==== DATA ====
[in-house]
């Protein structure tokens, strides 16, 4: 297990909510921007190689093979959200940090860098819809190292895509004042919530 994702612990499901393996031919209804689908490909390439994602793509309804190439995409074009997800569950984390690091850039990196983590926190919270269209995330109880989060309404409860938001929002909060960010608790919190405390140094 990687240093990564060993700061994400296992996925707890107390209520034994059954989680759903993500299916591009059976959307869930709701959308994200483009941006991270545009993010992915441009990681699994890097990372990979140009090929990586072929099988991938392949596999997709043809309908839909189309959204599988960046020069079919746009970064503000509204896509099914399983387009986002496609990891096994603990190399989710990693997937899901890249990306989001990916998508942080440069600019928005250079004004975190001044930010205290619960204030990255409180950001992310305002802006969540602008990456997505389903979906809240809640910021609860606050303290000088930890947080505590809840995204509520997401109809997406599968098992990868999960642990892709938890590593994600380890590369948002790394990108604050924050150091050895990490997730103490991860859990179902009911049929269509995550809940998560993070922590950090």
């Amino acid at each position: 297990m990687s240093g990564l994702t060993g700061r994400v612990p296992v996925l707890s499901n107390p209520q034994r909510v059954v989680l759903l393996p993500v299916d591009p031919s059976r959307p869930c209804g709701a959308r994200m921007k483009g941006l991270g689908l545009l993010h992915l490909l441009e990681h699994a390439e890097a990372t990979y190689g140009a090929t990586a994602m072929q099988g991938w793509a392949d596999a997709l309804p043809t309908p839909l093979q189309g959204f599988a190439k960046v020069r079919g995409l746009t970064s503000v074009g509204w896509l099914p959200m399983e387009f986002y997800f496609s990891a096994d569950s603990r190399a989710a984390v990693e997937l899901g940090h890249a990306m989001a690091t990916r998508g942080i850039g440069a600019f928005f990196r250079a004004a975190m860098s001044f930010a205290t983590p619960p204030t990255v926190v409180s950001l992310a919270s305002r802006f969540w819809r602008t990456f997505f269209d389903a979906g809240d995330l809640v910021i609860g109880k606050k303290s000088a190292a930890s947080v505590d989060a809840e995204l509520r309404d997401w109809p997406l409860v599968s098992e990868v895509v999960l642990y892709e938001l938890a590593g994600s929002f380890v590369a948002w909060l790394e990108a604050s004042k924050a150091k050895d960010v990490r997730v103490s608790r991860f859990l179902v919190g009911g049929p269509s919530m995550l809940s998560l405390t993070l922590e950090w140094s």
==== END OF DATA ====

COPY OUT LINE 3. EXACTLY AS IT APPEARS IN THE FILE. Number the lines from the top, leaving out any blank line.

């Amino acid at each position: 297990m990687s240093g990564l994702t060993g700061r994400v612990p296992v996925l707890s499901n107390p209520q034994r909510v059954v989680l759903l393996p993500v299916d591009p031919s059976r959307p869930c209804g709701a959308r994200m921007k483009g941006l991270g689908l545009l993010h992915l490909l441009e990681h699994a390439e890097a990372t990979y190689g140009a090929t990586a994602m072929q099988g991938w793509a392949d596999a997709l309804p043809t309908p839909l093979q189309g959204f599988a190439k960046v020069r079919g995409l746009t970064s503000v074009g509204w896509l099914p959200m399983e387009f986002y997800f496609s990891a096994d569950s603990r190399a989710a984390v990693e997937l899901g940090h890249a990306m989001a690091t990916r998508g942080i850039g440069a600019f928005f990196r250079a004004a975190m860098s001044f930010a205290t983590p619960p204030t990255v926190v409180s950001l992310a919270s305002r802006f969540w819809r602008t990456f997505f269209d389903a979906g809240d995330l809640v910021i609860g109880k606050k303290s000088a190292a930890s947080v505590d989060a809840e995204l509520r309404d997401w109809p997406l409860v599968s098992e990868v895509v999960l642990y892709e938001l938890a590593g994600s929002f380890v590369a948002w909060l790394e990108a604050s004042k924050a150091k050895d960010v990490r997730v103490s608790r991860f859990l179902v919190g009911g049929p269509s919530m995550l809940s998560l405390t993070l922590e950090w140094s």